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Bikes on Trains in Europe

Richard Kelly

It’s not always as easy to take bikes on European trains as some people and some websites say!  Here are some examples …

1. Innsbruck to Verona

Our small group needed to catch a key train from Innsbruck, Austria to Verona, Italy, with unboxed bikes.  More than a month in advance, Chris managed to computer-book himself, but not his bike.  Chris later received detailed instruction for booking bike-only (NOT intuitive).    (Crossing the border with bike cost an extra 12-euro, besides the 3-euro Austrian day-pass).

Nikki and I also booked, but our fourth member, Greg, was subsequently unable to book his bike.  His problem wasn’t crystal-clear, so he waited until we arrived in Austria.  There, a staffer found that all the SIX (?) bike hooks had been booked already, with me snatching the last one.

This presented a major hurdle.  We conjured a Plan B, which would have Greg well behind us, missing a ride alongside Lake Garda, but reaching our Brescia accommodation the same night.  BUT!  See below.

2. Innsbruck to Brenner

For one of our planned day-trips, catch a train from Innsbruck to Brenner and cruise back down, we were date-restricted by trackwork.  But having found a suitable day, we could only book three bikes, with Greg again missing.  Greg seemed doomed to catch a later train, and miss some of the ride.  But he loitered near OUR train, just in case.  There were five hooks, with my allocated position at one end.  I saw a narrow space beyond mine.  We quickly removed Greg’s front wheel, stood the bike on front fork and handlebar, pushed it into the space, and lashed it to mine.  This worked a treat: we suspect the guard didn’t even notice.

3. Vipiteno to Brenner

On the train to Brenner, a local recommended a rail-trail descending on the Italian side.  We figured we could cruise down that trail, catch an Italian train back up to Brenner, then cruise as originally intended, down to Innsbruck.  After the very enjoyable rail-trail, we found a station with no ticket vendor, nor machine, and a Brenner train imminent.  The guard actually helped us clamber aboard with our bikes, which we stashed randomly.  He showed no interest in whether we had tickets, much less bicycle tickets!

It was on that train that we talked with two riders returning from Verona to Munich.  They were riding a series of local trains with their bikes because they would have to have booked bike positions SIX MONTHS in advance on a long-haul train for their popular route, popular time.

4. Innsbruck to St Anton

For one of our planned day-trips, train to St Anton and cruise back down, most possible days were unavailable for bike-bearing.  Substitute buses were being used because of ROADWORK!  I think a bridge-span was being positioned above the rail-line.  Anyway, we DID manage to find ONE bike-bearing day that suited, and all went well.

5. Innsbruck to Verona, Plan C

Emboldened by our success with smuggling Greg’s bike up to Brenner, Greg loitered with us again for OUR train, while still expecting to implement Plan B (later train).  Our train had a single bike hook at both carriage ends.  But again, there seemed enough space adjacent to MY hook and we pulled the same stunt.  This time, Greg’s bike, standing on fork and handlebar, was recessed so obscurely that we’re sure the guard didn’t notice!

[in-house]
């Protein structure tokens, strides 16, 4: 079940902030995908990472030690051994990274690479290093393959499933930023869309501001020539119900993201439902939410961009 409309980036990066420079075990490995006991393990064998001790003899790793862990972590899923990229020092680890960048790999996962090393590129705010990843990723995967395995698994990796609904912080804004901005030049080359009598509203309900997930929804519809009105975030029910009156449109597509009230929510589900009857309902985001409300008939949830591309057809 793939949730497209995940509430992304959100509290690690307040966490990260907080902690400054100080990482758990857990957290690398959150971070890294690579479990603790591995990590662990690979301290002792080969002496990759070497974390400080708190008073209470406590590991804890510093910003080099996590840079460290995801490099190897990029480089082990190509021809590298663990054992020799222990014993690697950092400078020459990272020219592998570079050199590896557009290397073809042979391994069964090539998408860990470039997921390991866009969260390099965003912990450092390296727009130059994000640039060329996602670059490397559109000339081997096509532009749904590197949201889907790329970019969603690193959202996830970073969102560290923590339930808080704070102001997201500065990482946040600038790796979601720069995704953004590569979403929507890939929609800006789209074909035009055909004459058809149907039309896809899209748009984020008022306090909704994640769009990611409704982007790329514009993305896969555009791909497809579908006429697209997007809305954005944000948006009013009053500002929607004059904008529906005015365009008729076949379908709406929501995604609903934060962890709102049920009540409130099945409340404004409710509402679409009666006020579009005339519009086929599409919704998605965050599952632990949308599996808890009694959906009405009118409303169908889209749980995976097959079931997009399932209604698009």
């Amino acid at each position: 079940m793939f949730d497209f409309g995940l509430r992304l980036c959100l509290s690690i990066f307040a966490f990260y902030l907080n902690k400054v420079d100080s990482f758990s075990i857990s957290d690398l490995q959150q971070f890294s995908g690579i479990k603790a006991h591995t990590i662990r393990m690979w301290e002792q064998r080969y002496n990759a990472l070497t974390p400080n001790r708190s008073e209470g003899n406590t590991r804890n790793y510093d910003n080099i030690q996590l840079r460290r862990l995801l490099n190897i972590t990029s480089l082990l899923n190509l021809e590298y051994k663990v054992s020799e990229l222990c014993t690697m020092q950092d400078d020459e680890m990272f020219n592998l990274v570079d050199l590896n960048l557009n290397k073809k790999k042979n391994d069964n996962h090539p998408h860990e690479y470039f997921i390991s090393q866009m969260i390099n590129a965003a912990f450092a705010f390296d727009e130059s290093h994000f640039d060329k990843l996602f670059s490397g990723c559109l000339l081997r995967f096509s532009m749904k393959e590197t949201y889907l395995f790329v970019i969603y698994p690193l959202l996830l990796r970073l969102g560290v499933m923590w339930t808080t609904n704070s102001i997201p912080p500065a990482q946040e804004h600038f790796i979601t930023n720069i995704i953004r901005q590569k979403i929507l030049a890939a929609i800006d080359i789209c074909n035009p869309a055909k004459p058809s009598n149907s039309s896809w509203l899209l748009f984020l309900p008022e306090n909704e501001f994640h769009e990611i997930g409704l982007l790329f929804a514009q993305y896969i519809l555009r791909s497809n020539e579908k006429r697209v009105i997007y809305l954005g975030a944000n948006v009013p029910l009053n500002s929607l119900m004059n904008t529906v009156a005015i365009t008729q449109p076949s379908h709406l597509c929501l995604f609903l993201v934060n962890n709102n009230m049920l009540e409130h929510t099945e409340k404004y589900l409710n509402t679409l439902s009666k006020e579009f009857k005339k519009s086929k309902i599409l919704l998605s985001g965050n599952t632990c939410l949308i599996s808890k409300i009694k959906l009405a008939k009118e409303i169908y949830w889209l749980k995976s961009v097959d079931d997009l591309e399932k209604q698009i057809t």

6. Desenzano del Garda to Brescia

This was one of many “exciting” journeys with bikes on regional Italian trains when NOT boarding at the train’s start point.  The bike-bearing section is at the back of the train, except when it’s at the front!  And except when it’s/they’re in between!  Rather than a bike symbol on the carriage-side, there were often two large white arcs.  Platform positioning and running-like-maniacs was “challenging”, especially when the platform was full and the train was fuller!

In some cases, the bike-bearing section was ignored, and one did whatever-it-takes to get self, bike and panniers(?) aboard.  Fortunately, Italians generally are VERY sympathetic to cyclists.

7. Como to Arcisate

There were six of us for a short bike-bearing Italian train-ride to optimize our ride around Lake Lugarno, with the complication that the train went into Switzerland awhile, then back into Italy!  We bought Italian bike day-tickets, of course.  But, our train was cancelled!  We followed other people to another train but it took us only across the border to Chiasso, Switzerland.  So now, here we were waiting on a Swiss platform without Swiss bike tickets (half-fare or SF20 day-pass).  A senior staffer had helped us the previous day, and she seemed to smooth the way for us again.

(No sign of Cadel as the train passed through Stabio).

8. Milan to Cannes

This was the bubble-wrap adventure I documented in a Leader’s Lowdown on 26.09.18.  The planned bike-bearing train for part of the journey no longer ran, perhaps because of the collapse months earlier of a large bridge on to rail-tracks near Genoa Station.  A staffer was adamant that no bike-bearing train combo was now possible.  In summary, we partially disasembled our bikes on the platform and wrapped most of each frame in bubble-wrap, with (reversed) handlebars showing.  On a Milan-to-Nice express, we loaded them at the end of a carriage’s seating area, before suitcases were placed aside them and before a conductor noticed.  STRESS CITY!